It was around 8PM Wednesday night at Stone Creek golf course. It was getting dark and Tony and I decided to make the 14th hole our last one for the night. The 14th at Stone Creek is a short par 3 with a huge ravine separating the tee from the green.
I selected a 7 iron from my bag and let one fly. I used a yellow range ball I found earlier thinking I would be able to see it better but it disappeared from view the moment it left the tee. I heard a promising thump from across the chasm and peered across to find my ball about 20 feet right of the pin. Not bad.
While hawks cried in the background searching for the night's first meal Tony took his turn with a familiar thud of the ball on the green at the end. Although the sky continued to darken, I could still find his ball to the left of the pin and near the front of the green. Not bad as well.
We hiked down the cart path, across a small foot bridge, and up the hill on the other side to the green. The cries of the certainly enormous birds of prey struck fear in our hearts. Even as we steeled our minds against the threat of death we wondered how close our shots were and what we would face once on the green.
As we approached the green an ominous scene was laid out before us. Tony's putt would be an uphill 15 footer with a slight break. Mine would be a daunting 20 footer with a huge right-to-left break. I took a cleansing breath and sized up the task before me.
Recently aerated greens had been causing problems all day. I had come about an inch from birdying a hole earlier in the afternoon and I still can't help but think that it the ball would have gone in if it had not been slowed down by the bumpy surface. The birdie potential was threatening to overcome my nerves as I observed the distance and the uphill break.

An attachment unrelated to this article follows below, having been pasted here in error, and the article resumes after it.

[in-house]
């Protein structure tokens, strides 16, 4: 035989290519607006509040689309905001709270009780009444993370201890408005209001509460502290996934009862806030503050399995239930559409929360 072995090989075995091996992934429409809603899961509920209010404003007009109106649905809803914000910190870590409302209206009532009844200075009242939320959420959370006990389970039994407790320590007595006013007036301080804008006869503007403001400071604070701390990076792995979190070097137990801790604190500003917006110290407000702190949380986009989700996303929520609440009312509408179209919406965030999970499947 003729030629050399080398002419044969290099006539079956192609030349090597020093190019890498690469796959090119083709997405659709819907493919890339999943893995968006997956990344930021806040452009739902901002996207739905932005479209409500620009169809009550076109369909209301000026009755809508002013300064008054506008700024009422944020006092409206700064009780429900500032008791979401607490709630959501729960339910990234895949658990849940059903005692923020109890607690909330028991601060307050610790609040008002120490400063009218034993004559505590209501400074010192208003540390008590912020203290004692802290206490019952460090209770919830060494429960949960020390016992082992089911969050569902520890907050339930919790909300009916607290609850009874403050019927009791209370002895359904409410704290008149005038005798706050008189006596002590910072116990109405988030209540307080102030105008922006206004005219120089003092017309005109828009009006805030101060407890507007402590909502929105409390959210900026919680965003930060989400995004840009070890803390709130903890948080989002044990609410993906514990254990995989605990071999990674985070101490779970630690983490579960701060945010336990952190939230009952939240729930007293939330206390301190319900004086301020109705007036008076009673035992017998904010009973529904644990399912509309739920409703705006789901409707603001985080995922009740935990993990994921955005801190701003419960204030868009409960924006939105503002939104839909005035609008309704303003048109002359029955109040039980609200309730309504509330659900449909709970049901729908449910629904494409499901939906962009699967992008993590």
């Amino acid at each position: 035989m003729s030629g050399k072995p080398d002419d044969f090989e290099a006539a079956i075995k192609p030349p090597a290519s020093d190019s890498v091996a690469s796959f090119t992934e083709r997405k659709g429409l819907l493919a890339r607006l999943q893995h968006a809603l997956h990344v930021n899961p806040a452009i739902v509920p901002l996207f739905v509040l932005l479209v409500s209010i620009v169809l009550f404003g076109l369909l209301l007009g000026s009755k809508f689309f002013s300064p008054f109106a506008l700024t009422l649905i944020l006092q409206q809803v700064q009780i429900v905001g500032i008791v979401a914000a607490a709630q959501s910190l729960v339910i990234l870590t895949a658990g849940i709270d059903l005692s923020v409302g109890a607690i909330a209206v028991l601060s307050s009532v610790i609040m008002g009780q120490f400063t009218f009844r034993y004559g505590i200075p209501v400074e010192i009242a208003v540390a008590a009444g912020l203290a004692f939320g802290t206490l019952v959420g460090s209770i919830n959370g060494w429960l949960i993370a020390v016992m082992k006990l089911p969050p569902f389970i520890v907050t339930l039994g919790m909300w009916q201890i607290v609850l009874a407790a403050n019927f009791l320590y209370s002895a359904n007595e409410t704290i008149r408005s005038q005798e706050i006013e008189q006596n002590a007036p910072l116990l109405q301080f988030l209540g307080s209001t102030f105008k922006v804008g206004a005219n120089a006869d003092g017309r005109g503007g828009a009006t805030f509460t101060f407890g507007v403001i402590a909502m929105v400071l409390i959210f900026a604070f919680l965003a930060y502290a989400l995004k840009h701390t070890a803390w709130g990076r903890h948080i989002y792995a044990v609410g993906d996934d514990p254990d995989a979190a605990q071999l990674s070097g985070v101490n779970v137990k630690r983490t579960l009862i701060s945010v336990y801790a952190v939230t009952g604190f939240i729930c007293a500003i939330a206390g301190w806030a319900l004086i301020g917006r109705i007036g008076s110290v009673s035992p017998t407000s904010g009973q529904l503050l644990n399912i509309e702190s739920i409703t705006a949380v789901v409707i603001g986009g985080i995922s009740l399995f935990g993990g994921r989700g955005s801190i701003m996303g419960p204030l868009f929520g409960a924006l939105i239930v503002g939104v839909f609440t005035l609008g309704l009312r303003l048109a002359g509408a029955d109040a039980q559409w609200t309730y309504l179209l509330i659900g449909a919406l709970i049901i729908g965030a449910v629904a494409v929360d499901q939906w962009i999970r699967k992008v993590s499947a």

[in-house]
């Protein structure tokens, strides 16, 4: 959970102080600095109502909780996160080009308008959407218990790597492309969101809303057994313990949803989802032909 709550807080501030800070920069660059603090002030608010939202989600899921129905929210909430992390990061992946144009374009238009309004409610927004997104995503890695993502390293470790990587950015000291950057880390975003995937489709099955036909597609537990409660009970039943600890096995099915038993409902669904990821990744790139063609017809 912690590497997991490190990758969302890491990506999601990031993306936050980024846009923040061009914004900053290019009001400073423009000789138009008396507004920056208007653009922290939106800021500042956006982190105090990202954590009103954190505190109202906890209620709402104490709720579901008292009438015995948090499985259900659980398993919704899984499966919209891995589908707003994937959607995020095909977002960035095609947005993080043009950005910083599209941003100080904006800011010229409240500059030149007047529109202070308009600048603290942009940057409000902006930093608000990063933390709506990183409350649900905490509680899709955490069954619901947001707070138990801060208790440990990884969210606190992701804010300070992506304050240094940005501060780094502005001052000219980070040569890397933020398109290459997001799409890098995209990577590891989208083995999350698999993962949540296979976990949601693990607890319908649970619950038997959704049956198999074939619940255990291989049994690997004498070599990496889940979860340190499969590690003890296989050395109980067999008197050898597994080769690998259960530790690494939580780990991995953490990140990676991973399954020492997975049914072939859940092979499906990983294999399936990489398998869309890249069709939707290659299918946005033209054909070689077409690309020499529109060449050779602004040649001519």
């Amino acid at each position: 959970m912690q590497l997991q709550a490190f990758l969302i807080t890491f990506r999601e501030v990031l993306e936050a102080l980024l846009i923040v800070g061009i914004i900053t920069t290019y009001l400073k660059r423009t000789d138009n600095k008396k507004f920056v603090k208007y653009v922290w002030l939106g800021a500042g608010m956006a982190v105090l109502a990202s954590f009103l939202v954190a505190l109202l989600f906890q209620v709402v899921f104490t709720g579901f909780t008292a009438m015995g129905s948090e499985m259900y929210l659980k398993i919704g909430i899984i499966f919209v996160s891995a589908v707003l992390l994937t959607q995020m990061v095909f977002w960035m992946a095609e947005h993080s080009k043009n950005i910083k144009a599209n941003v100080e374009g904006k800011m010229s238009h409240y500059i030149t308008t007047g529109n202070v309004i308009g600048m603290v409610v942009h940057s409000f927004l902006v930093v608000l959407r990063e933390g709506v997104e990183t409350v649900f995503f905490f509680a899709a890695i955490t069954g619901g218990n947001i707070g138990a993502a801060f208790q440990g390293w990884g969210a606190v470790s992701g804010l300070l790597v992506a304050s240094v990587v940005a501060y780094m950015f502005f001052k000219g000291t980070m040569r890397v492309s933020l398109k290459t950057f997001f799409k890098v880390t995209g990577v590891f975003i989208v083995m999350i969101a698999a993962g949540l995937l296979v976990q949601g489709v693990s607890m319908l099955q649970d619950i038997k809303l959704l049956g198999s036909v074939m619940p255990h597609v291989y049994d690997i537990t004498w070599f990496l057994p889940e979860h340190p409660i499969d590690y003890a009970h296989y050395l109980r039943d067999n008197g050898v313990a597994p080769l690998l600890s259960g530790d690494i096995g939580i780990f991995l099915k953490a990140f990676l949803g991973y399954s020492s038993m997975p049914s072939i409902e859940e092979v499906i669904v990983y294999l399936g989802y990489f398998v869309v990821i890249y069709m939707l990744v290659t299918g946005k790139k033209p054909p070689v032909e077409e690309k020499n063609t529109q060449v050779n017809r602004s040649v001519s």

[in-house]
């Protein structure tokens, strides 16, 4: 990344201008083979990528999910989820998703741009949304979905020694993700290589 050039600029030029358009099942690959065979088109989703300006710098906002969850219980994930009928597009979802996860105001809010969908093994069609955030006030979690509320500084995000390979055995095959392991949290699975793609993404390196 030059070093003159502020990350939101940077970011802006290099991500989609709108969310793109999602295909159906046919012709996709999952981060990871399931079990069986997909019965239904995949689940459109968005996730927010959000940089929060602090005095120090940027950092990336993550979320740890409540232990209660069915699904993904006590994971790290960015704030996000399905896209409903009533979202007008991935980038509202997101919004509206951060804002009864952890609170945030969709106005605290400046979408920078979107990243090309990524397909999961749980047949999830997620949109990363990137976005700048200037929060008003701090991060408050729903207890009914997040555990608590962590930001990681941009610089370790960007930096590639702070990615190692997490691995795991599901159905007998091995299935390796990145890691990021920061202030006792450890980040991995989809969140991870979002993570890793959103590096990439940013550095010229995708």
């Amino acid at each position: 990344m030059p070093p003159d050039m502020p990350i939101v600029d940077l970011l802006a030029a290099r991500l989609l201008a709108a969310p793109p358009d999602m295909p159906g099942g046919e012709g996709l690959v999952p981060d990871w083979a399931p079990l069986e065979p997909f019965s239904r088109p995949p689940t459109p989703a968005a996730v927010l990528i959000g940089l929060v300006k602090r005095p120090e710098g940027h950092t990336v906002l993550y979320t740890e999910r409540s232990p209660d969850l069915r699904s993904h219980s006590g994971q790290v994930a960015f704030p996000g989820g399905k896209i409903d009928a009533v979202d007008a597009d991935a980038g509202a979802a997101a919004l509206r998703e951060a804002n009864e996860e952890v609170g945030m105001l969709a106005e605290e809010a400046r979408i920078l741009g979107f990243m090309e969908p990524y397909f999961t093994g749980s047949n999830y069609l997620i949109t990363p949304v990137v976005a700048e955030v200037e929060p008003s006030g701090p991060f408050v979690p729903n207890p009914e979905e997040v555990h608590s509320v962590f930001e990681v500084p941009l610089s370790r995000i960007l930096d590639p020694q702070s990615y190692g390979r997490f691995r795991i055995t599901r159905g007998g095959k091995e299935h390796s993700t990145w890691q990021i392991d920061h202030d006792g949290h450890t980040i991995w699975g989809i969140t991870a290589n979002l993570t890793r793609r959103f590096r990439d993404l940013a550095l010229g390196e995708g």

I gave a doubt-filled smile to Tony from across the green and straightened up for a couple practice swings. One swing (don't hit the grass), two swings (that might be right), and I think I am ready. I take one last look across the darkened green and address the ball. The night air feels good. I take a deep breath and bury the doubt and pressure of the birdie. Painful memories of mis-hits and stuttering putts ruining par attempts echo in my mind. Striking the ball firmly and with confidence is the important thing. Just take a swing and see what happens, changing your mind halfway through will only make things worse, I think.
The vibration of the ball transmits through the shaft of the club and I watch the little yellow range ball roll across the dark-green towards the pin. God speed little ball, God speed. I wait for the break, holding my breath. It would have been hard to misread this break but I could have miscalculated the severity. It rolls toward the cup, if I got the speed right, I might have a shot. It slows near the hole but keeps rolling. Right on line. Two feet, one foot, inches, and (please!) in. That joyous sound of the ball rattling in. Yes! Birdie!
Overjoyed, I half-skip, half-run across the green with a flying high-five for Tony. This is the shot that brings you back. This may be the shot that brings me back for life.